Family Resources

Having a family member who is blind or visually impaired can affect many areas of family life. Parents and relatives face a variety of challenges when making decisions about education, rehabilitation and other services. Older adults may want information on resources, tools, or ways to learn new skills they need to live independently. These websites for families include information on workshops, services, education, and many other resources.

The focus here is safety, with specific suggestions for when a child starts to move around independently.

Source: FamilyConnect for Parents of Children with Visual Impairments

Many people with visual impairments also have undiagnosed autism characteristics. Nancy Duncan discusses the importance of identifying and delivering appropriate rehabilitation services for individuals.

Source: VisionAware

This site provides a good overview on the effect of visual impairments on learning, types of assistive technology, and the kinds of accommodations provided at colleges. Includes a list of scholarships and grants.

Source: Affordable Colleges Online

A useful guide through the alphabet soup of educational terms and abbreviations. (requires Adobe Acrobat Reader)

Source: Community Crossroads NH

Treasure Baskets are collections of real objects that encourage a child to explore different sensory characteristics. This article offers suggestions of items to include in the baskets and discusses some of the educational benefits for young children.

Source: Nursery World

The author describes her passionate advocacy for her daughter and all blind children, particularly for braille literacy.

Source: National Federation of the Blind (NFB)

Some of the visual skills that need to be evaluated as part of a child's comprehensive vision examination.

Source: Optometrists Network

A selected list of museums with exhibit consideration for people who are blind or visually impaired, such as touch-tours and multi-sensory exhibits

Source: New York Public Library

In this webcast, Perkins science teacher Kate Fraser outlines teaching strategies and adaptations to make science lessons and activities accessible to students who are visually impaired. Find even more resources more at the Perkins Accessible Science website.

Source: Webcast, Perkins School for the Blind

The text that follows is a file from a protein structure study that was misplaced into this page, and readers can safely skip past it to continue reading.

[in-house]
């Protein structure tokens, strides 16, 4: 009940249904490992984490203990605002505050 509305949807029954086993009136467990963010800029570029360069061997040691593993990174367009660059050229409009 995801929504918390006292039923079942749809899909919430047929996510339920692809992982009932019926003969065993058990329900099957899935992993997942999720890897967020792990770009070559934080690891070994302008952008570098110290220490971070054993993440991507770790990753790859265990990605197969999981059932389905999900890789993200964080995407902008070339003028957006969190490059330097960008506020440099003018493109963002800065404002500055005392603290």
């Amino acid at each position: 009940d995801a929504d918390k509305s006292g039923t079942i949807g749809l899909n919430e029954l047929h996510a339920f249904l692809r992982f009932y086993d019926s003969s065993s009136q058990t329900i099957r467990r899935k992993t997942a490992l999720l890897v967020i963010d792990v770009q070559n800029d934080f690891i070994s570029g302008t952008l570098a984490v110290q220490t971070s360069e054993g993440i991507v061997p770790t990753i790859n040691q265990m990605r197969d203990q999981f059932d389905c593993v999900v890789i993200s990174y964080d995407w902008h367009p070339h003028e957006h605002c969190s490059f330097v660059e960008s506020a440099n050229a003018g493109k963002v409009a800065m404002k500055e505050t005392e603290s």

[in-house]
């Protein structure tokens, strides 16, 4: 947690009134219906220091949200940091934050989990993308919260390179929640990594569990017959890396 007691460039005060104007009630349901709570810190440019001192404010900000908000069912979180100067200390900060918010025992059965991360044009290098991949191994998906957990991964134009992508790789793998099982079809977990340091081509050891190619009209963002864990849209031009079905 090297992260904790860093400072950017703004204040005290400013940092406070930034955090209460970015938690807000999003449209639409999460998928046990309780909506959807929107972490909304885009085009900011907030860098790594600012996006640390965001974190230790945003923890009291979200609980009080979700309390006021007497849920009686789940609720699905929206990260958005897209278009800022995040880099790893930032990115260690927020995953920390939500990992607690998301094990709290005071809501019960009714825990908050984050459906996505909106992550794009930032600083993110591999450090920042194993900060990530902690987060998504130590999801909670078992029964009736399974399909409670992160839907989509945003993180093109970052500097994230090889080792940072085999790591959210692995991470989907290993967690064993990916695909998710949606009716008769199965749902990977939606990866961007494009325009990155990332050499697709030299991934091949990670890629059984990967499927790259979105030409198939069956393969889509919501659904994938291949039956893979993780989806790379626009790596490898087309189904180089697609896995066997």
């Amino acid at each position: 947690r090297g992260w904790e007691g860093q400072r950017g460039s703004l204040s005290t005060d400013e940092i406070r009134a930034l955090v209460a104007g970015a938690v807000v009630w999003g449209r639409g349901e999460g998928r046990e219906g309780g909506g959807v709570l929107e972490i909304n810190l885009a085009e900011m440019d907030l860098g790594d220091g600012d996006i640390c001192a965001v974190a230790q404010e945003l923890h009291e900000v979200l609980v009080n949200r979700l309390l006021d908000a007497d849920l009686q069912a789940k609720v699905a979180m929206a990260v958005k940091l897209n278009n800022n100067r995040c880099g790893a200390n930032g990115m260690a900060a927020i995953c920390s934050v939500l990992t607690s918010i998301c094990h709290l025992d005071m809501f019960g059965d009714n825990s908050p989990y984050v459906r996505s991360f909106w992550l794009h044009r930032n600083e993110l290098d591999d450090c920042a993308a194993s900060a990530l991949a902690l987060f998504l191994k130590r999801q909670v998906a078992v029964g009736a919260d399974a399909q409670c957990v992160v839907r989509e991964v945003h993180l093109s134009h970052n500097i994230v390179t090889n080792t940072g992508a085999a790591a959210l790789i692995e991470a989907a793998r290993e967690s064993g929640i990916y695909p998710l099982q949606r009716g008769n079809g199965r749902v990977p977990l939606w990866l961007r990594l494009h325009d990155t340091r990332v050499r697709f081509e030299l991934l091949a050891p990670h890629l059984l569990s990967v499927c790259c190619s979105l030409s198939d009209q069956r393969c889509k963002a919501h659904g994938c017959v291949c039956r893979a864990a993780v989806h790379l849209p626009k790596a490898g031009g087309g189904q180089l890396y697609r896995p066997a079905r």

Aimed at parents, this page provides a brief overview of the challenges facing teenagers with visual impairment who are studying geography and history.

Source: Family Connect for Parents of Children with Visual Impairments

"The AccessSTEM website is a space where K-12 teachers, postsecondary educators, and employers learn to make classroom and employment opportunities in science, technology, engineering and mathematics (STEM) accessible to individuals with disabilities, and share promising practices."

These suggestions are aimed at families, but are equally valuable to other caregivers and teachers.  Adaptations include strategies to optimize a child's use of vision, using textures and touch to provide clues, enhancing safety, and maximizing organization.

Source: FamilyConnect for Parents of Children with Visual Impairments

Barbara Cheadle's child-rearing advice for parents whose children have visual impairments.

Source: Future Reflections, 2004, National Federation of the Blind (NFB)

This article suggests bringing a buddy to an IEP meeting, and also lists strategies for parents to try if it appears that the meeting will be stressful; also available in Spanish.

Source: Texas School for the Blind and Visually Impaired (TSBVI)

In this webcast, Diana Autin presents family companion guides that include fact sheets, mini-guides and an IEP Meeting Checklist. These materials provide a framework to support the development of meaningful, appropriate programming for students with deafblindness. 

Source: Perkins eLearning

A program for children with visual impairments and additional disabilities shares its objectives, activities, methods, information on financial resources, and its impact on families; also in Spanish.

Source: International Council for the Education of People with Visual Impairment (ICEVI)

Stacy Shafer outlines some of Dr. Lilli Nielsen's recommendations for designing a learning environment for a child with visual impairments and multiple disabilities.

Source: Future Reflections, 2005, National Federation of the Blind (NFB)

JAN has the answers to your questions about ADA regulations, workplace accommodations, advocacy and accessibility. JAN is a service of the Office of Disability Employment Policy, in the U.S. Department of Labor

Tips for parents on observing skills development, missing or delayed skills in children with visual impairments, and dealing with difficult or challenging behaviors.

Source: FamilyConnect

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